By Abigail Hirshbein
Two days after Las Vegas Mayor Carolyn Goodman publicly communicated doubts about the plan to demolish the Tropicana Las Vegas and build a new stadium for the Oakland Athletics in its place, a longtime Tropicana employee expressed her sadness to be losing a home away from home.
“It’s bittersweet,” she said Wednesday.
Although employees at the Tropicana have been instructed not to speak to the media, one long-term worker agreed to share her feelings about the upcoming changes on the condition of anonymity.
She is planning to retire after the April 2 shutdown date, but the same can’t be said for all approximately 1,400 employees who will be losing their jobs. According to Nicholas Irwin, an assistant professor of economics at UNLV, many of those employees will likely find new homes relatively quickly because of the new casinos and hotels that have recently opened in Las Vegas.
Irwin, an expert in microeconomics, said he believes the consequences of the plan to demolish the Tropicana likely won’t come with the short-term increase in unemployment. Rather, the trouble will be in the long-term risk of opening a heavily publicly funded stadium that already has significant disapproval.
“The public generally doesn’t like, and this is a repeated thing in economics, funding stadium projects where they feel like the owners could contribute much more than they are,” Irwin said.
In June 2023, the Nevada legislature approved and Gov. Joe Lombardo signed a bill that will provide $380 million of public funding to the A’s stadium, slated to open in 2028. On Feb. 5, Strong Public Schools Nevada, a nonprofit political action committee, filed a lawsuit to challenge the funding plan on the basis it violates the state constitution, according to its statement.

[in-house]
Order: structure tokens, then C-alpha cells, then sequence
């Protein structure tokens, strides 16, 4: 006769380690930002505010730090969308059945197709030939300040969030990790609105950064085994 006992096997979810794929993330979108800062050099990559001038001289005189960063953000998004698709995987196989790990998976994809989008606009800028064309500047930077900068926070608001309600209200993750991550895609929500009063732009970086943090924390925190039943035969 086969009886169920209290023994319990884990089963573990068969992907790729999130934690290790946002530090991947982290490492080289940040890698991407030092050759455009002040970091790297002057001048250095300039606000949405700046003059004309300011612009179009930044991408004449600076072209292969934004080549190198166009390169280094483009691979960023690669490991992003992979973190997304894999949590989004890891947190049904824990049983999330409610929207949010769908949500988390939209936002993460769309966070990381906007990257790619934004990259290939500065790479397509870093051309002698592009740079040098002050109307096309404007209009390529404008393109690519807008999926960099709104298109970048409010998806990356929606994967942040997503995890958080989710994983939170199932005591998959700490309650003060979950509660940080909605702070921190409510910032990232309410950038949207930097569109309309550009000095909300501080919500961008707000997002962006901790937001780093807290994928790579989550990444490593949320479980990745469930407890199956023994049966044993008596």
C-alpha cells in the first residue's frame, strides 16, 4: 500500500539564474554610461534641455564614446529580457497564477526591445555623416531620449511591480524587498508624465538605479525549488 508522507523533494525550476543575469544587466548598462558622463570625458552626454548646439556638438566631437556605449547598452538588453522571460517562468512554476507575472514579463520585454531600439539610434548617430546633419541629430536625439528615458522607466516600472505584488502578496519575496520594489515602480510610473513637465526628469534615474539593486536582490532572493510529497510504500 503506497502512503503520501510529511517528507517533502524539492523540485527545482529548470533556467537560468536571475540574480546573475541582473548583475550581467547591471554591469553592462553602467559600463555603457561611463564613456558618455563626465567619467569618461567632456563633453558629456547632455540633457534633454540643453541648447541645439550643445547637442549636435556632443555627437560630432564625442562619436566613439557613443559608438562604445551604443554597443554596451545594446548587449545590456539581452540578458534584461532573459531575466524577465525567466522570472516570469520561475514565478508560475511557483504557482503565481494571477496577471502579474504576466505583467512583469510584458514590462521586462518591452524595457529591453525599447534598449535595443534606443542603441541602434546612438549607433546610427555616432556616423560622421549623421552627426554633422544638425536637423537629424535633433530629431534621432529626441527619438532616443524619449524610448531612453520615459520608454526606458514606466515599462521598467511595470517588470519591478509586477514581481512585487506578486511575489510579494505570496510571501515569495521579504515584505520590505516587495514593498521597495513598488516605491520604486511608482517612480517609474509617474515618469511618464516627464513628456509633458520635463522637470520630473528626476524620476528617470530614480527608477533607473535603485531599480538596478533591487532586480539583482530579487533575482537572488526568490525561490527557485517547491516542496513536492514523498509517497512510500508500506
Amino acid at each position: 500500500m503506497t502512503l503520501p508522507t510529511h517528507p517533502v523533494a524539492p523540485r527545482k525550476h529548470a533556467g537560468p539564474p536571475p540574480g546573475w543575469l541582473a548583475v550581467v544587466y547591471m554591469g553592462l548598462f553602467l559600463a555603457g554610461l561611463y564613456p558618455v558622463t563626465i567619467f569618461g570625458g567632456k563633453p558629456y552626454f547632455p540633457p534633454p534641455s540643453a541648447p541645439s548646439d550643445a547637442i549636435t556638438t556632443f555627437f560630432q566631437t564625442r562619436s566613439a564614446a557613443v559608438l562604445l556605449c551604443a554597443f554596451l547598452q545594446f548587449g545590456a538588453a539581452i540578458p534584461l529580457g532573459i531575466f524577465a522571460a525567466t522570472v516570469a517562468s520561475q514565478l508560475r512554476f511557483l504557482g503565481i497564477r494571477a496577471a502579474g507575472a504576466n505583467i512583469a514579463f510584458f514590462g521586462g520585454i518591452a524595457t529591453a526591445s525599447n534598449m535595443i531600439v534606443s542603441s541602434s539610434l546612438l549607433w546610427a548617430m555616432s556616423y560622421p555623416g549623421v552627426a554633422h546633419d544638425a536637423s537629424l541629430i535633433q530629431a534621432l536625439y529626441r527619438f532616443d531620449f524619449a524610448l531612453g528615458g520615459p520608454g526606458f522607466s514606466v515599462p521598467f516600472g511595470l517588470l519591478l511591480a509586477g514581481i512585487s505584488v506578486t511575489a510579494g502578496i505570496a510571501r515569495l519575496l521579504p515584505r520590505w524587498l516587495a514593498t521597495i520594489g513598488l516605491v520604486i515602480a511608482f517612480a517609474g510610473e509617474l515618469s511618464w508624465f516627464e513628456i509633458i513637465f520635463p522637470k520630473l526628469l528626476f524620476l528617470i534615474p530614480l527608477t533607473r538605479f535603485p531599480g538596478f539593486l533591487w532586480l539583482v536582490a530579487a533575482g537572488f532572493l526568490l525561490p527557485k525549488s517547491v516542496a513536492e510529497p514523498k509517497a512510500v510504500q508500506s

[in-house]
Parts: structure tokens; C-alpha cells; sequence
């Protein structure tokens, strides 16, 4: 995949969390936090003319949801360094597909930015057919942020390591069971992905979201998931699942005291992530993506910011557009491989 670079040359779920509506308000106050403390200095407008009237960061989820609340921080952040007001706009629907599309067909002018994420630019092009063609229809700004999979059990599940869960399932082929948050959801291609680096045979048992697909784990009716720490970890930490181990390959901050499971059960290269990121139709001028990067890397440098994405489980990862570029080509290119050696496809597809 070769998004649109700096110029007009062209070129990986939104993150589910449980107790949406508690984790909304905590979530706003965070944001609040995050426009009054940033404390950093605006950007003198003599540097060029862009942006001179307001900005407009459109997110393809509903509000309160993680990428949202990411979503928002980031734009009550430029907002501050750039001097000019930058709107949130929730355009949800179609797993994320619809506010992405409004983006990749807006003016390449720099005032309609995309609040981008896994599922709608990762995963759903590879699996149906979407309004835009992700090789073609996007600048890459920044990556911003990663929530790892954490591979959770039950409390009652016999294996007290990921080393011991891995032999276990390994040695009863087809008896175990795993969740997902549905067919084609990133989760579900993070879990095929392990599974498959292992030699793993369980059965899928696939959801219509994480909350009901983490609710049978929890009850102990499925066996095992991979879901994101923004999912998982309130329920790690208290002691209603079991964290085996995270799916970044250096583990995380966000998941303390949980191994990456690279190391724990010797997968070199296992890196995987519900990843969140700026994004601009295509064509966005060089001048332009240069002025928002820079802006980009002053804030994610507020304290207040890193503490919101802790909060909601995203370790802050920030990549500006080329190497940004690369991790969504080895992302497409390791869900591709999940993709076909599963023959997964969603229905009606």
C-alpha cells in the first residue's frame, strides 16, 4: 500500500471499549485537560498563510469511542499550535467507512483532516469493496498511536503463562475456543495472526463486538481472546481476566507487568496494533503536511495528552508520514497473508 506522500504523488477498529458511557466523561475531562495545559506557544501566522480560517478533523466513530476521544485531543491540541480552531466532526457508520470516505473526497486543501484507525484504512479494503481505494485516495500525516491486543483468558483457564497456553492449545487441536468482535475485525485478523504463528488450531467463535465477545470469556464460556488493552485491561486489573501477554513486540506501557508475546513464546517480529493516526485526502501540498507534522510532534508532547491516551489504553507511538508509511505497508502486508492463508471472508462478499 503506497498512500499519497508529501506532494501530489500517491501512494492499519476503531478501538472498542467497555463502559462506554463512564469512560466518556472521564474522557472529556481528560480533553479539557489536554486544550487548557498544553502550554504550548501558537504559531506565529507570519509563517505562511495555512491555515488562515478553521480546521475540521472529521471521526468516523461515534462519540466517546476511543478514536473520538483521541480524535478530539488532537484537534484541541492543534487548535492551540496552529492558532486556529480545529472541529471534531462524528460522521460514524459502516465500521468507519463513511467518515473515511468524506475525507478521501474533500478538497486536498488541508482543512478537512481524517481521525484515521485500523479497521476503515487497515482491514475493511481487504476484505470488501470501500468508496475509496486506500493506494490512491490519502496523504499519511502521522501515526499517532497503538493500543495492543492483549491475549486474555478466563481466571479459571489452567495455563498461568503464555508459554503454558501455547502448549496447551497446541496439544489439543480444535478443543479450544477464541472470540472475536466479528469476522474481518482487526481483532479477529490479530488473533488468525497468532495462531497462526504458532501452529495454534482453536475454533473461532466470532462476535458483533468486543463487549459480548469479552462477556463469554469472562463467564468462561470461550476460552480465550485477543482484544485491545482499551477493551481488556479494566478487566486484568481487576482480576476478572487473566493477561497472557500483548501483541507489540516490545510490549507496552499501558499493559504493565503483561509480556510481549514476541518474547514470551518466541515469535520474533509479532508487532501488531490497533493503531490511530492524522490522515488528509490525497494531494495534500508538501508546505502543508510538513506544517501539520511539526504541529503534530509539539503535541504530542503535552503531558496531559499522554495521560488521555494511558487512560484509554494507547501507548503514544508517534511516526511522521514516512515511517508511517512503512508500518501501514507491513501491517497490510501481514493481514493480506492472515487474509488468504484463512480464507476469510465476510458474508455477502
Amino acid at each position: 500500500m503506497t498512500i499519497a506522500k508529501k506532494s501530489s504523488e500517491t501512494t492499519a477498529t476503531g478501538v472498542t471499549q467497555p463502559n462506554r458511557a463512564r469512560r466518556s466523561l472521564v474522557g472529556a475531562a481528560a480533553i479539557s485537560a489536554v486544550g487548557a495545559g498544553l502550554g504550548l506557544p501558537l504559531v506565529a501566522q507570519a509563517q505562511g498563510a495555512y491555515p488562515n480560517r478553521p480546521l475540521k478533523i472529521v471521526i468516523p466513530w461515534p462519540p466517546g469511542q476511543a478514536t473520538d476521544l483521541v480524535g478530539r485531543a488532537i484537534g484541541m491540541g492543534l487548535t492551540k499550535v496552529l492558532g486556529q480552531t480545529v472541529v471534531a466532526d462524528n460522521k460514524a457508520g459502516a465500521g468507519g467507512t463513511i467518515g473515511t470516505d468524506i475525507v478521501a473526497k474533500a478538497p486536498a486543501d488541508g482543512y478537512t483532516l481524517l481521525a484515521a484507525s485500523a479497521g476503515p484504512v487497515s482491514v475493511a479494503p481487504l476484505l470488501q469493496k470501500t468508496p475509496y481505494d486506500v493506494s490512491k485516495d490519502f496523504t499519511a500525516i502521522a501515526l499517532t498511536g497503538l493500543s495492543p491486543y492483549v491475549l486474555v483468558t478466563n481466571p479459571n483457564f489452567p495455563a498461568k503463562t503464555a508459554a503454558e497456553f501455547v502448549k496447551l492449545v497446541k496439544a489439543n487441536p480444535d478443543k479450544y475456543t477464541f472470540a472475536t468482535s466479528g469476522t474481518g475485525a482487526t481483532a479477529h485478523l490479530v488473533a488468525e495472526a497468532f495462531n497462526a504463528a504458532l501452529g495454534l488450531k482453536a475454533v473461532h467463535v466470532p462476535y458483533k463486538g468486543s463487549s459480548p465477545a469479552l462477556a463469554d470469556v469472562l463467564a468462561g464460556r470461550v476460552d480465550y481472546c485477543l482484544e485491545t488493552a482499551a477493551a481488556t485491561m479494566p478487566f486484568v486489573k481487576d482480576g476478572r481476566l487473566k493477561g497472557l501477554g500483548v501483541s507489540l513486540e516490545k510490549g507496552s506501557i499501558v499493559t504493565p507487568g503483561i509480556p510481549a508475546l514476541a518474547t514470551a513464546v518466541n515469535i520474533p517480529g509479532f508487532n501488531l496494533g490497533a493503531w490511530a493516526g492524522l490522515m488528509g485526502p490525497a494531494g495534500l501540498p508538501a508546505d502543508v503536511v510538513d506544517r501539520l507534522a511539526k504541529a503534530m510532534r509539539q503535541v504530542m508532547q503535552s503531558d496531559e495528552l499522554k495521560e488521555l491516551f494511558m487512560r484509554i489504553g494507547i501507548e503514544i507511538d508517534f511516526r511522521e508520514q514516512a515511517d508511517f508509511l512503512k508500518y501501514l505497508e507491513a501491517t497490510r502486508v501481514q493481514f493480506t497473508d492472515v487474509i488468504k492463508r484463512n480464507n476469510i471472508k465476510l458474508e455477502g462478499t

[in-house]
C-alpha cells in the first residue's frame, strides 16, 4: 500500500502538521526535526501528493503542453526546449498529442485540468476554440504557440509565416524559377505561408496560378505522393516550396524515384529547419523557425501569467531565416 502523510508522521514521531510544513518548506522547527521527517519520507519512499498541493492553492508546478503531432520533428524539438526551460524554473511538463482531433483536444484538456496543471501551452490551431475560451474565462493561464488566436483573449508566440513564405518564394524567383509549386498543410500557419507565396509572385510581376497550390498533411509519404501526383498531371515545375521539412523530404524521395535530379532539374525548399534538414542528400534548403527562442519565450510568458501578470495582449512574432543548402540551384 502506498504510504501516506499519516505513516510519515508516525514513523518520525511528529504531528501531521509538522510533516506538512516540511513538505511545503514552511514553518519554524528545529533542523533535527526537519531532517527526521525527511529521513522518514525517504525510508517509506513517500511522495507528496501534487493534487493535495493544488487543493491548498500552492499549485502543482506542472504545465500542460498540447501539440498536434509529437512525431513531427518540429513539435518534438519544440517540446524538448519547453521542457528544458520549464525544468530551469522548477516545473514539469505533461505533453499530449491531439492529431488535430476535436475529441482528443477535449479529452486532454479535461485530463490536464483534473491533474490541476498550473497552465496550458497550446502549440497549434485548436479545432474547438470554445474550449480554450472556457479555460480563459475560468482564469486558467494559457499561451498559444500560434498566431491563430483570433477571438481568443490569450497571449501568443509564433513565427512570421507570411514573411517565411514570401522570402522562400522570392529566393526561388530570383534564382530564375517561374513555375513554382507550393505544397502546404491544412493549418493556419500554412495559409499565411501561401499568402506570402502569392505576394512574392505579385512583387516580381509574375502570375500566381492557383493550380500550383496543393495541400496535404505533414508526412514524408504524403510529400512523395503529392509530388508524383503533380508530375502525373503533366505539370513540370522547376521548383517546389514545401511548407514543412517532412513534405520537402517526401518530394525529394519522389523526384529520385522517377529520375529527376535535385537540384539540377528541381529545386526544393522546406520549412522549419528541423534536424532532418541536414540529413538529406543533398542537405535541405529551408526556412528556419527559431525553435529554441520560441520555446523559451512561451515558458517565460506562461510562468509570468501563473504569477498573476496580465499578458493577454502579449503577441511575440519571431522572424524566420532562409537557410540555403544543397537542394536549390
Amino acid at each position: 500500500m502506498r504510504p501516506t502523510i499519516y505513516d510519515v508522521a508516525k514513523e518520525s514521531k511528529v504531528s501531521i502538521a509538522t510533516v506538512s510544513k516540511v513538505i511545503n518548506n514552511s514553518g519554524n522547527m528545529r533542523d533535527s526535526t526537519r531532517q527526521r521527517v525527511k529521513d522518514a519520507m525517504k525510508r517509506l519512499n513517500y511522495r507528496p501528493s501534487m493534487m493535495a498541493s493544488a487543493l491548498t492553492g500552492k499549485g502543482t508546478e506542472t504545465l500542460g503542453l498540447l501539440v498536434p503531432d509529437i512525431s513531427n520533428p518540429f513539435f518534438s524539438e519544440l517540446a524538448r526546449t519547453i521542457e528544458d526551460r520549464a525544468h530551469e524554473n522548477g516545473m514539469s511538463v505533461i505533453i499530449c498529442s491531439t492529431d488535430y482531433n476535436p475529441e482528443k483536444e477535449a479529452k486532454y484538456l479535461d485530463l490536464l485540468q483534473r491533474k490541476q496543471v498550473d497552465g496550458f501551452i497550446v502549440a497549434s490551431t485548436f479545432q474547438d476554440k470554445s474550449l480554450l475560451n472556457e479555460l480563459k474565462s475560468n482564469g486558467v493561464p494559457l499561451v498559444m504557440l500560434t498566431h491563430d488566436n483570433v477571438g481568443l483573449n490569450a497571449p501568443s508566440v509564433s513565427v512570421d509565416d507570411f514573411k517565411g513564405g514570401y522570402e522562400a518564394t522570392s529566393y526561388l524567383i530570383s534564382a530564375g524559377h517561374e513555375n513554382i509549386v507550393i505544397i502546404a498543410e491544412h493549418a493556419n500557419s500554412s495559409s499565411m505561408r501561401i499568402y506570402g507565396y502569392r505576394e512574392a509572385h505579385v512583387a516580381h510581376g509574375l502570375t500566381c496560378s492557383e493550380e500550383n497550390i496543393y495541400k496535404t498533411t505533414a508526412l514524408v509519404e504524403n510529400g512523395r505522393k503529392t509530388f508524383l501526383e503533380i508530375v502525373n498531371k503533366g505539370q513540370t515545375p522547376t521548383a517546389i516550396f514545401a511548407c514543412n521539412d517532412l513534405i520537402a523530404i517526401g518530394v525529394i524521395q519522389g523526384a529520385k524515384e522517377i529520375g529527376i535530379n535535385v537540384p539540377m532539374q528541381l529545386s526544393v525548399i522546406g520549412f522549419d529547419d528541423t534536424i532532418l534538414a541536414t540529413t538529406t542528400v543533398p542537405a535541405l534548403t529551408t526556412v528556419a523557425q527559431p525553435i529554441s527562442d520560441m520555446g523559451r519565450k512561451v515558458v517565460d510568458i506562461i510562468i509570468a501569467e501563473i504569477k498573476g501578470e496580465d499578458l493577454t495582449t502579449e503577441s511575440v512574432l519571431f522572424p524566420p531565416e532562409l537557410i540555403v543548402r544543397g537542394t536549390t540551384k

Irwin says especially in the Las Vegas area, where funding for public schools is lacking, the decision by the legislature to approve financial support for this kind of project can be perceived as a trade-off for educational funding. Vicki Kreidel, a plaintiff in the lawsuit against the stadium funding bill, says in the statement that “misguided priorities are why Nevada continually ranks at the bottom of all the good lists.”
According to the National Education Association’s 2022 rankings, Nevada ranked 48th in Public School Current Expenditures Per Student in Average Daily Attendance. Additionally, the report says Nevada was one of only four states to see a decrease in average teacher salaries from 2021 to 2022.
Irwin says it’s not clear there is a literal trade-off between educational and stadium funding. However, he says, the economic success of the eventual A’s stadium having the ability to mirror that of other new Las Vegas professional sports venues is complicated. A significant portion of the revenue from T-Mobile Arena and Allegiant Stadium comes from outside events such as concerts.
“I don’t know how much alternative use that stadium’s gonna get,” Irwin said. “There’s a lot of unknowns about the extra uses.”
On Jan. 29, Bally’s Corporation, which owns the Tropicana Las Vegas, announced in a news release that all operations for the hotel would be discontinued on April 2 and that once the concept design is finalized for the new stadium, the plan will “accelerate.” Currently, no design has been finalized nor has a rendering been provided to the public, despite previous expectations. Bally’s Corporation declined to provide a comment for this story.